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Should love marriages in India require parental consent?


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Should love marriages in India require parental consent?

Gujarat Chief Minister Bhupendra Patel on Sunday said that his government will look into a proposal to make parental consent mandatory for love marriages.

At an event, Patel recalled a conversation with state Health Minister Rushikesh Patel about the need to study incidents of young women eloping. “If the Constitution supports it, then we will carry out a study regarding this,” he said.

Patel’s comments came four months after Congress MLA Geniben Thakor and BJP legislator Fatesinh Chauhan demanded an amendment to the Gujarat Registration of Marriages Act to include parental consent.

The announcement has also drawn support from opposition parties. “The family of the girl breaks down and is not able to face the society when she runs away from the house,” The Indian Express quoted Congress MLA Imran Khedawala as saying. “Parents raise their children, so their consent should be made mandatory,” he said.

While the government is only contemplating the bill, the announcement has started a heated discourse.

Forcing adults to seek parental consent for love marriages limits their personal freedom and subjects them to parental authority. Many believe this move would hinder their emotional development and ability to make decisions independently.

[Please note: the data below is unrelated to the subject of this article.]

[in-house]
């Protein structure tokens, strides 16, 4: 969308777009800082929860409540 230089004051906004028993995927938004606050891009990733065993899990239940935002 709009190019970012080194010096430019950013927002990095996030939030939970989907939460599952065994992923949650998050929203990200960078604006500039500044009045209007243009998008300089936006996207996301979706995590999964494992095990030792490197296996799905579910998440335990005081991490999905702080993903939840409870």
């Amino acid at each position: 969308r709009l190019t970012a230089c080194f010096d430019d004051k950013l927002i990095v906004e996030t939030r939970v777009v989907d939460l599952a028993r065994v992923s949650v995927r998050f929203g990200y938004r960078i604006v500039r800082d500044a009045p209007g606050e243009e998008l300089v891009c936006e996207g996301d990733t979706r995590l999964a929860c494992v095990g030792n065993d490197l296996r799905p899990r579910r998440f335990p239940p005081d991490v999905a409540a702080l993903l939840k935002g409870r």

“It feels like a disaster waiting to happen,” says Hetvi(26) who lives in Anand, Gujarat.

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“Do they want us to depend on our parents for everything? Next thing you know, they’re making parental consent necessary to have sex with your partner,” she adds. 

Shraddha (20) echoes her sentiments, “I am concerned that our politicians are wasting their time on laws like this instead of assessing the root cause of the problem — educate your women to be independent so they don’t feel the need to marry so young. But, wouldn’t be surprised if this is just another excuse for them to suppress women,” she says. 

“When I first read the news, I literally just assumed it was satire,” said Urvish (20). “Does our government have that much free time that they’re spending it controlling people’s personal lives?” he further added.

Still, a few people see the pros of this proposed bill. “We have seen way too many cases of younger children marrying someone who is wrong for them and later regretting it,” says Nishad (26), stating that there’s a surprisingly increasing trend among the youth marrying before 25.

“Regardless of the motives, limiting people’s freedom like this is not the way to go,” argues Neha (20). “There are parents who don’t care what is best for their children, especially their daughters. This thing could backfire in so many ways,” she adds.

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